Moving Components By Changing Layout Properties Or Transform Properties

Vbox in design view with button being moved by changing Translate X and Y properties

By default, you move a component by changing the Layout X and Layout Y properties of the component. However, you can instead move a component by changing its Translate X and Y properties. This changes the position of a component inside of whichever container it is in but leaves the layout of the container unchanged.

Changing the transform properties is the only way to move components in a fixed layout container. It can also be useful with some animations.

To move a component by changing its transform properties instead of its layout properties, hold the CTRL key down while dragging the component with the mouse.

Devices & Profiles Support

Devices & Profiles list

You can preview the design on several devices whose profiles are defined in the JavaFX specification. For now, we provide predefined screen sizes which are visualized using a dashed black frame. This frame represents the viewport of the device. You can clip the current design to this frame. The design view provides direct feedback on how much of design will be accessible on the selected device.

Set up the devices and profiles on the design window toolbar.

Design area toolbar.

The design window toolbar has the following controls for setting up devices and profiles:

  • File:Javafx-composer-design-display-size-box.png Drop-down list of predefined device display sizes.
  • File:Javafx-composer-design-synchronize-display-button.png Synchronize the scene size with the selected device viewport size. Select this button, and any change to the screen size is automatically propagated to the scene size. See below for details.
  • File:Javafx-composer-design-clip-scene.png Trim the scene to fit the selected device viewport size.
  • File:Javafx-composer-design-show-hide-invisible-components.png Hide/show invisible components in the Navigator window. The Navigator window also has this control. "Invisible" components refer to components that are not visible in the currently selected state.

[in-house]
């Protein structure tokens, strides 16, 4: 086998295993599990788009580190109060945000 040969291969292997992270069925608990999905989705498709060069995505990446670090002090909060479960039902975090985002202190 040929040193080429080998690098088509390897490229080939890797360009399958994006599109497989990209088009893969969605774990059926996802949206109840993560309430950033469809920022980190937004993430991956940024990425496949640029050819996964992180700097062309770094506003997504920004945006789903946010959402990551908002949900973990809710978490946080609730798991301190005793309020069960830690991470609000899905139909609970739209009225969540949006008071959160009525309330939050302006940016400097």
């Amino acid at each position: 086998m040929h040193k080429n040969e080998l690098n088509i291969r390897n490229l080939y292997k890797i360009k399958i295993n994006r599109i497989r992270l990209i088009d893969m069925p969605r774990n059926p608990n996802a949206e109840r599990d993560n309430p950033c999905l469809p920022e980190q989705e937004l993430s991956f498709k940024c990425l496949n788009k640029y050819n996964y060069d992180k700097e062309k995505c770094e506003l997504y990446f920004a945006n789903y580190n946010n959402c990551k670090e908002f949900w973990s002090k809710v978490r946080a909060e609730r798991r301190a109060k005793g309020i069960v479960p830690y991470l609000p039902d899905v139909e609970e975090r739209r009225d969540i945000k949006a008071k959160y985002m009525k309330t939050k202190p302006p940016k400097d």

Synchronization of Device View-port and Scene Size

Device and Scene synchronization

This feature lets you automatically synchronize the selected device viewport size with the screen width and height. This feature is enabled by default. Synchronization prevents unexpected behavior on several devices. It is recommended to keep this feature on. If you need just to preview how your design would fit on different devices, disable this synchronization by pressing the button next to the devices list. Then you can change the device. Disabling synchronization only prevents the device frame size from changing when you change devices, but has no impact on current scene width and height settings. Warning: Pressing the synchronization button again will force synchronization of scene sizes with the currently selected device. Before you re-enable synchronization, ensure you have the correct device selected in device list.

"Desktop Infinite" Device Display

Infinite pane overview.

JavaFX Composer enables you to ignore device constraints by using the Desktop Infinite editing pane. This pane is intended to develop applications for desktops without exact frames, or with various frames. Note that when you set the device display to Desktop infinite and scene width and height to unspecified, the pack behavior of JavaFX Stage/Scene applies. The infinite scene visualizes the zero point by drawing dashed lines crossing at this point. Moved or resized components are snapped to the zero point.

Designing for infinity allows you to think freely without worrying about the device viewport. Changing from the Desktop Infinite device display to a predefined device preserves the design but brings back device constraints.

Not logged in. Log in, Register

By use of this website, you agree to the NetBeans Policies and Terms of Use. © 2012, Oracle Corporation and/or its affiliates. Sponsored by Oracle logo